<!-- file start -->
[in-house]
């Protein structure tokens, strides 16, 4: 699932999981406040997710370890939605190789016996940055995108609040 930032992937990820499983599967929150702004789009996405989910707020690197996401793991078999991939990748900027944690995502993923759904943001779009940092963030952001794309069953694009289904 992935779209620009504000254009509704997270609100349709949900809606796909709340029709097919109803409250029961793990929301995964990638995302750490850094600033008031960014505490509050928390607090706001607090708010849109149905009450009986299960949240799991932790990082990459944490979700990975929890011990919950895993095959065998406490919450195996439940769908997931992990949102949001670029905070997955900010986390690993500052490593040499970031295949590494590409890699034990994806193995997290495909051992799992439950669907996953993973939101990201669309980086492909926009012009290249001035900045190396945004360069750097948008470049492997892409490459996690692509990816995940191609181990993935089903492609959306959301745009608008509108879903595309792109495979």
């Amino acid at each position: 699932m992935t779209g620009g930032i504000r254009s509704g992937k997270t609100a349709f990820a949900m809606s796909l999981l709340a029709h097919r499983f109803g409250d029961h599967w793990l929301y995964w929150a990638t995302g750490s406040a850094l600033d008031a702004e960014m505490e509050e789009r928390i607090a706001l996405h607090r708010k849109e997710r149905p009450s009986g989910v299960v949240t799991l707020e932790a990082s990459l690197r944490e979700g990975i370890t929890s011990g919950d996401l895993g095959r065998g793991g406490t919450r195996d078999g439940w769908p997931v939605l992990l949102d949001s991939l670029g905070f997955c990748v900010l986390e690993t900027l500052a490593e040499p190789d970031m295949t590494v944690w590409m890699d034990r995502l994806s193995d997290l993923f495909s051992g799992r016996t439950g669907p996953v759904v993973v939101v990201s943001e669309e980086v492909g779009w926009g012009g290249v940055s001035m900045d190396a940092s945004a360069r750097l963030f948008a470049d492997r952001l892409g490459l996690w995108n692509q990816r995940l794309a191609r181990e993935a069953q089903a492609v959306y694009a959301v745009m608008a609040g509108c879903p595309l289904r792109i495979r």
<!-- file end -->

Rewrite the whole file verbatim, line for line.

[in-house]
């Protein structure tokens, strides 16, 4: 699932999981406040997710370890939605190789016996940055995108609040 930032992937990820499983599967929150702004789009996405989910707020690197996401793991078999991939990748900027944690995502993923759904943001779009940092963030952001794309069953694009289904 992935779209620009504000254009509704997270609100349709949900809606796909709340029709097919109803409250029961793990929301995964990638995302750490850094600033008031960014505490509050928390607090706001607090708010849109149905009450009986299960949240799991932790990082990459944490979700990975929890011990919950895993095959065998406490919450195996439940769908997931992990949102949001670029905070997955900010986390690993500052490593040499970031295949590494590409890699034990994806193995997290495909051992799992439950669907996953993973939101990201669309980086492909926009012009290249001035900045190396945004360069750097948008470049492997892409490459996690692509990816995940191609181990993935089903492609959306959301745009608008509108879903595309792109495979």
């Amino acid at each position: 699932m992935t779209g620009g930032i504000r254009s509704g992937k997270t609100a349709f990820a949900m809606s796909l999981l709340a029709h097919r499983f109803g409250d029961h599967w793990l929301y995964w929150a990638t995302g750490s406040a850094l600033d008031a702004e960014m505490e509050e789009r928390i607090a706001l996405h607090r708010k849109e997710r149905p009450s009986g989910v299960v949240t799991l707020e932790a990082s990459l690197r944490e979700g990975i370890t929890s011990g919950d996401l895993g095959r065998g793991g406490t919450r195996d078999g439940w769908p997931v939605l992990l949102d949001s991939l670029g905070f997955c990748v900010l986390e690993t900027l500052a490593e040499p190789d970031m295949t590494v944690w590409m890699d034990r995502l994806s193995d997290l993923f495909s051992g799992r016996t439950g669907p996953v759904v993973v939101v990201s943001e669309e980086v492909g779009w926009g012009g290249v940055s001035m900045d190396a940092s945004a360069r750097l963030f948008a470049d492997r952001l892409g490459l996690w995108n692509q990816r995940l794309a191609r181990e993935a069953q089903a492609v959306y694009a959301v745009m608008a609040g509108c879903p595309l289904r792109i495979r």